Saturday, 3 January 2015

Sunday Times Where Was I? Holiday Competition

Near as I can figure it, through the possibly flawed perceptual filters of my own reality tunnel, the most likely answers this week, seem to me to be:

Q1. Sir (Edwin) Hardy Amies

Q2. The Thames

The initial clues seem to place us in the village of Longworth, in Berkshire and it is hear that a fruit grower and novelist called Richard Dodderidge Blackmore was born (in the Vicarage) c 1825. He published among other titles, a three volume work, called 'Springhaven' c 1887. A poet laureate who wrote a piece called Naucratica, is probably Henry James Pye (born c 1745). According  to some of his bios, Pye lived in several places, Knotting in Bedfordshire, Queen Street in Westminster, Pinner in Middlesex and Great Faringdon, in Berkshire. Faringdon seems to be the closest fit with the clues, as it is eight miles or so to the west of Longworth.

On the east side of Faringdon, lies a hill known locally as Folly Hill and it is here that Gerald Hugh Tyrwhitt Wilson (aka fourteenth Baron Berners, born c 1833) built a one hundred foot high tower. There seems to be a circa 12th century castle marked on the OS map for the site also and Cromwell appears to have stationed some of his goon squad there with a cannon, during the late unpleasantness of the English civil war. The Baron was a composer of sorts and entertained many celebrities, including Salvadore Dali (who put the piano in the pond and sticky buns on the keyboard), at Faringdon house.

Three miles to the north west of Folly Hill, lies Kelmscott Manor and this was leased by a wallpaper designer called William Morris (born c 1834) and a painter called Dante Gabriel Rossetti. Morris was buried in Kelmscott churchyard. Located a few miles to the north of Kelmscott, is the village of Langford and it is here that a dress designer/maker called Sir Edwin Hardy Amies (born c 1909) remains were interred. He was granted a royal warrant c 1955.

The three counties tri point, which from looking at various maps seems to be where the boundaries of the unitary authorities for Wiltshire, Gloucestershire and Oxfordshire meet, lies in the river Thames, near the eastern edge of Lechlade On Thames. The river cole forms part of one of the boundaries and the Isis another but the three seem to meet in the Thames proper.


  1. Hello East Ender, Well solved again this week but I was puzzled at your reference to the River Coln and Isis. But please can you confirm the answer of the 2nd question last week was Petty France as the answers and winner don't appear on the online version of this week's competition.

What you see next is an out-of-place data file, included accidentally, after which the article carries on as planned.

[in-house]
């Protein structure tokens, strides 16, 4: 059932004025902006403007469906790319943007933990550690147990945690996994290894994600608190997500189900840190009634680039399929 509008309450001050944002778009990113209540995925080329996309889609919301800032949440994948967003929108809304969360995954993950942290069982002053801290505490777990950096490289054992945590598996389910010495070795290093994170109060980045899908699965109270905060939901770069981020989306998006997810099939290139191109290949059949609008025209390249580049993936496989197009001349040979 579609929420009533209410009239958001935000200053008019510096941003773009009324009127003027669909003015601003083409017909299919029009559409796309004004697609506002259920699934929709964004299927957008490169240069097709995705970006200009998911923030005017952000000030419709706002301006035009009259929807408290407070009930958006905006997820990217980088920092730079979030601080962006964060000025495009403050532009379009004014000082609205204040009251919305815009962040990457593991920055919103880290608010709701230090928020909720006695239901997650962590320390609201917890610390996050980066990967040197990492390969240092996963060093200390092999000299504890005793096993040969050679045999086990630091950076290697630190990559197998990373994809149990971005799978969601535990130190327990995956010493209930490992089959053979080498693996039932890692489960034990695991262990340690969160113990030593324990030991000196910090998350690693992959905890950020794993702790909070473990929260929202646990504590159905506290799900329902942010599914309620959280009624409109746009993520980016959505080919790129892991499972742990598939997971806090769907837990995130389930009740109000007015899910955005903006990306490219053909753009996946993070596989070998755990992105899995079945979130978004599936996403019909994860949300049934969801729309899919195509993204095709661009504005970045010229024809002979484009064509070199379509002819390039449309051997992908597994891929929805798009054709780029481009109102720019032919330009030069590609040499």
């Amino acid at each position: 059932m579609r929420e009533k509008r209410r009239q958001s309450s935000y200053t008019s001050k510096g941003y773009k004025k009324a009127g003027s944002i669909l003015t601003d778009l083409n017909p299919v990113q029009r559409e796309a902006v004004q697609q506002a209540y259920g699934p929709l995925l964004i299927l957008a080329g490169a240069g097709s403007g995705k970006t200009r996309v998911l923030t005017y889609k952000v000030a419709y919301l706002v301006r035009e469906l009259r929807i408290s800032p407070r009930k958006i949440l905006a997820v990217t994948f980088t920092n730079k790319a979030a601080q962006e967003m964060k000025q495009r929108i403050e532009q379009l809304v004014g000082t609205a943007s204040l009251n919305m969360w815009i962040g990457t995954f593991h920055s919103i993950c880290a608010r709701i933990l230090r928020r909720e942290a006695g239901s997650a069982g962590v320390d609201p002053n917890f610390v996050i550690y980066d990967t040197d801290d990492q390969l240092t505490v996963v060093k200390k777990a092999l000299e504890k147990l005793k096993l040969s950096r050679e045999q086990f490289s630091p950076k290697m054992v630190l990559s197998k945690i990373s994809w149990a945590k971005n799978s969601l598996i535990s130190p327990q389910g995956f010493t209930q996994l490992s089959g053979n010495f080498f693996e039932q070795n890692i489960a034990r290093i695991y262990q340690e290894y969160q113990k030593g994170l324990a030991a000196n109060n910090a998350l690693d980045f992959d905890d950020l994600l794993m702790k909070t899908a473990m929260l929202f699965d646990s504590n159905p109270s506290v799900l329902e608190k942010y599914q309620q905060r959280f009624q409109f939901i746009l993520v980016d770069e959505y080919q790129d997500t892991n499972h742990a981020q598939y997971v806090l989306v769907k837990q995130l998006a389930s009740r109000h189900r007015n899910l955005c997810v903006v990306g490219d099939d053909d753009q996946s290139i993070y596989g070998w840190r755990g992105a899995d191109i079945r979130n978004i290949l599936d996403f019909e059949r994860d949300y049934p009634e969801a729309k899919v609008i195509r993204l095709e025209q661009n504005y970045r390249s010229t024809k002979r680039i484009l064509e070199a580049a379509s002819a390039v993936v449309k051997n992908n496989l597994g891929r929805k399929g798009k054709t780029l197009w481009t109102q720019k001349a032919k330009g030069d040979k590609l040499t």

Thanks and A Happy New Year,

    1. Hello David, The paper copy of the Sunday Times does give the answer to the 2nd question last week as Petty France.

    2. Thanks very much Etch,


  2. Happy New Year David. I'm not sure at all about the answer to last week's question two. I think the people who said in the comments that it was most likely to be Petty France are probably correct but then there is the fact that the poet also lived in little Britanny and had many different addresses in London to consider, which made it a lot more difficult to solve. Regarding this week's question two, when I traced the boundaries of the unitary authorities on an OS map, two of them seem to lie part of the way along the rivers Cole and Isis (think the Isis is one of the sources of the Thames). It's possible that the Coln is classed as a tributary of the Thames as otherwise, the settlement might be called Lechlade-on-Coln but the boundaries tri point does appear to be in the river Thames, a little way east of Lechlade.

  3. Some referencessuggest:-
    (a) that the River Coln is a tributary of the Thames and meets that river west of Lechlade at N51.688082 & W1.70520,
    (b) that the tri-point of the county boundaries of Wiltshire, Gloucestershire and Oxfordshire is located east of Lechlade-on-Thames at N51.690675 & W1.68241 - (just north of the river),
    (c) that the Thames is known as the Isis from the point where it flows past Christchurch Meadows, (N51.746 & W1.2567) in Oxford to Iffley Lock, (N51.729 & W1.24).

    It has been confirmed that Petty France was the correct answer in last week's puzzle.